These points certainly were like a pinata of ideas to us as we could finally focus on its shape which would be aerodynamic with a wedge-like front end. A crucial reason why we could go down this route is that we decided to take a leaf out of the McLaren F1 hypercar and gave the truck a central cockpit. This design philosophy could potentially solve the problem of asymmetrical view for the driver as well as help make the wedge design possible.

Once we got the concept in our heads, we took to drawing rough sketches despite how good or bad we were at it. As this was happening, Sakim started sketching out a clearer picture of our design requirements. 

 

Concept Verdict

The clock stopped for everyone at 1 hour and 20 minutes. By then, our HCV concept was kitted out with a host of features to stand out amongst truckers. Our concept was an EV truck with a mid-mounted electric motor to accommodate the sharp front-end design. A nifty addition included solar panels on top for the option of auto-charging. Keeping comfort in mind, we equipped the concept with an AC cabin with an in-built bed behind the cockpit area to help the driver get all the comforts of a passenger car and home while doing long hauls. Rohit Shetty fans will love this one as the truck gets Singham-style access with a stylish fist-bump used to open the doors rather than door handles. And it doesn’t end there as the concept also gets auto-docking, so you can recreate Singham entries. On a serious note, it can be useful for truck drivers to not worry about parking spots.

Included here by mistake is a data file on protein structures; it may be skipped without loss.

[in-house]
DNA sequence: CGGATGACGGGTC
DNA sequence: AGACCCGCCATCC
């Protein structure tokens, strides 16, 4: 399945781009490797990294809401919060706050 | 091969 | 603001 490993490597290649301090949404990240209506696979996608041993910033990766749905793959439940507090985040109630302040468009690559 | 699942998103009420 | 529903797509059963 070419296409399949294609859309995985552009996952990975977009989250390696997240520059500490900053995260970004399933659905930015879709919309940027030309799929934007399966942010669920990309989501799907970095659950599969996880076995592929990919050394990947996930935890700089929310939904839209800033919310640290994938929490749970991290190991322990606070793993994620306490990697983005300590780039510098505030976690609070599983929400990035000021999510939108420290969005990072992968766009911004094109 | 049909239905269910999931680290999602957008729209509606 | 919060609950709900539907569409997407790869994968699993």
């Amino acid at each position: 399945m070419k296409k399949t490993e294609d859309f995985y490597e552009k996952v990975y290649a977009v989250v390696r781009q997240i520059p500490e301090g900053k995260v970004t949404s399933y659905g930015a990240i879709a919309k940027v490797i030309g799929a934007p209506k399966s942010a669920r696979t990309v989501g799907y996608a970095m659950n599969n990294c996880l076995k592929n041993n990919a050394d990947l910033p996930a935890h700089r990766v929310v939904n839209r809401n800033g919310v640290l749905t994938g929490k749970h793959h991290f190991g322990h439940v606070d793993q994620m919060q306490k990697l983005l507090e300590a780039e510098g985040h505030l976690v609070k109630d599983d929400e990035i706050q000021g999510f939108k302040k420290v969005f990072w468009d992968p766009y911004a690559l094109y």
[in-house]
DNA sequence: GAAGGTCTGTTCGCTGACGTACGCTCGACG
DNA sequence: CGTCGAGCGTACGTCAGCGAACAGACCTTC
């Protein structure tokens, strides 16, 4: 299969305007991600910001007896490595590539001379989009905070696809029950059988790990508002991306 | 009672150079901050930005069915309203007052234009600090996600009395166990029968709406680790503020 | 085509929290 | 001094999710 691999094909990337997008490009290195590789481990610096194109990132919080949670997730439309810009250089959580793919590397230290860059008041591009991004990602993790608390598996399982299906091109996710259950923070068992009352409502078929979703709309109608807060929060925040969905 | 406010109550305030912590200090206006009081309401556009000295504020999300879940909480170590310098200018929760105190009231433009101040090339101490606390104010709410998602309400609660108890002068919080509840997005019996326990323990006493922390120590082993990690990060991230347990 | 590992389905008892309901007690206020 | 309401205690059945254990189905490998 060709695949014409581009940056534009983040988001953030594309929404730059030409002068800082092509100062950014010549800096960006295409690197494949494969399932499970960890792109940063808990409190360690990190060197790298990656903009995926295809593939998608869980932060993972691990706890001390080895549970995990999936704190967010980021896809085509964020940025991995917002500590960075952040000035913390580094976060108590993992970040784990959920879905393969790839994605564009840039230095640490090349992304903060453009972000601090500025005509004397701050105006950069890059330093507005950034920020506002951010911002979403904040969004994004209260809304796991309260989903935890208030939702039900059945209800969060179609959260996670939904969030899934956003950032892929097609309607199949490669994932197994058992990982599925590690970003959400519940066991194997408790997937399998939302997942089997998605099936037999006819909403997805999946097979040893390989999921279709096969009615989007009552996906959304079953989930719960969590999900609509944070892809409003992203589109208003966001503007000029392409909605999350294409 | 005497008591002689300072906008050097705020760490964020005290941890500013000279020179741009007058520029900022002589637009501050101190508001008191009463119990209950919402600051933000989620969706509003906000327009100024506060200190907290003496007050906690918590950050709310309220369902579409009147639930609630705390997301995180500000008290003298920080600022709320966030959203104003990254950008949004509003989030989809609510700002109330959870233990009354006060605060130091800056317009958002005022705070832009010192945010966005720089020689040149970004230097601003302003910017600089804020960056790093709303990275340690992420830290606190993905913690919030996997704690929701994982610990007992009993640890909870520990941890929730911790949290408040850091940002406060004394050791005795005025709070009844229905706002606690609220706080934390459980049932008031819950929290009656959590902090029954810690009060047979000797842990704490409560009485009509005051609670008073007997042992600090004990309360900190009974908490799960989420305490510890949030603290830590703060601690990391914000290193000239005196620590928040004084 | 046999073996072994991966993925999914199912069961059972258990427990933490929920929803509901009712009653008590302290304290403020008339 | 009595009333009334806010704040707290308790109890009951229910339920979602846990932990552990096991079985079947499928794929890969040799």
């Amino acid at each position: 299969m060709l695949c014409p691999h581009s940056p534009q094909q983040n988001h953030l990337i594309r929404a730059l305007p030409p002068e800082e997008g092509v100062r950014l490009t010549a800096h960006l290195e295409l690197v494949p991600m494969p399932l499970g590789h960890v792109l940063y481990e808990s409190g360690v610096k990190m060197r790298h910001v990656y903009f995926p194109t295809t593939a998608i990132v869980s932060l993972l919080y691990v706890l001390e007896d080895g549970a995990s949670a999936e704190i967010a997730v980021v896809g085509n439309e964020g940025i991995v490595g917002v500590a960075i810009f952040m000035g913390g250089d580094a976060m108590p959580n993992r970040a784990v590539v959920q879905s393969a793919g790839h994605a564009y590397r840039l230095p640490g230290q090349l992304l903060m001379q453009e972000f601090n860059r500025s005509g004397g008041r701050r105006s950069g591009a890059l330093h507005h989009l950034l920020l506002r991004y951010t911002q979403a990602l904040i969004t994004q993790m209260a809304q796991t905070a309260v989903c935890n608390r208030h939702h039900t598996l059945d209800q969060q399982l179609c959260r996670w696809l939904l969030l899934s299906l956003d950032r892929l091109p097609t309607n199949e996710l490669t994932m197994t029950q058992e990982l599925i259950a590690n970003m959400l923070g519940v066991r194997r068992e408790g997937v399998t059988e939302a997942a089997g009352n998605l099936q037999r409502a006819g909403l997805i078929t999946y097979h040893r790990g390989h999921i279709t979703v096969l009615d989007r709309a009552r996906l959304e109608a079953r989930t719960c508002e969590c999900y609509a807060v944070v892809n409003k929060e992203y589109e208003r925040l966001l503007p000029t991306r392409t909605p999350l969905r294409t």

So wacky was our concept that it earned a lot of praise from the big man Pratap himself -- not exactly for the design, but the nifty features it packed, especially the central-cockpit philosophy (credits to yours truly). However, these are only baby steps in designing a model and that took a brainstorming of more than an hour! 

 

Clay Modelling

The next step is clay grafting of the concept, where Tata uses modelling clay that hardens in cold temperatures and softens in warm temperatures. Since ours was a truck, clay modeling was done on top of the Tata Ace clay model. This hand-made process involves meticulous grafting of the clay to try and replicate the concept sketch for digital scanning. Such is the attempt at perfection in clay modelling that any wastage or the tiniest of extra bits take quite a while to rectify. 

For recreating detailed bits like door panels or cladding, black tape is used and the designer pinpoints where certain bits on the model should be positioned. This process was so long that we could finish only one strand of sorts on the model. Since we were running short on time, we went straight to the next step, which is laser scanning of the clay models to view them in digital format. 

 

Digital Scanning

In this process, portions of the model are carefully scanned  and the data from the scanner fed to a computer to view the clay model digitally. Here is where the intricate angles of the concept are decided, with any additions in the digital model to be updated on the clay model. This is a lengthy process, requiring upto 12 weeks for the data model to be finalised for rapid prototyping. We only had enough time to scan part of the rear end of a modified Altroz clay model, but the next step involves a host of features that include selecting colors, materials, before production of 1:1 scale models for design finalisation.

What we experienced in those lengthy 4-5 hrs was just a snippet into the entire process of creating a car, which was a crash course from Tata that revealed so much in that limited time. A big thanks to Tata Motors on allowing us the privilege of having a look into car design and the processes involved. This experience also hits home the amount of time it takes to achieve the millimetre-perfect shape for a car. As if it didn’t already, this experience could also help people think a little more before giving harsh criticisms on car design before analysing the decisions made to follow that design route. Also thanks for the lovely sweets too!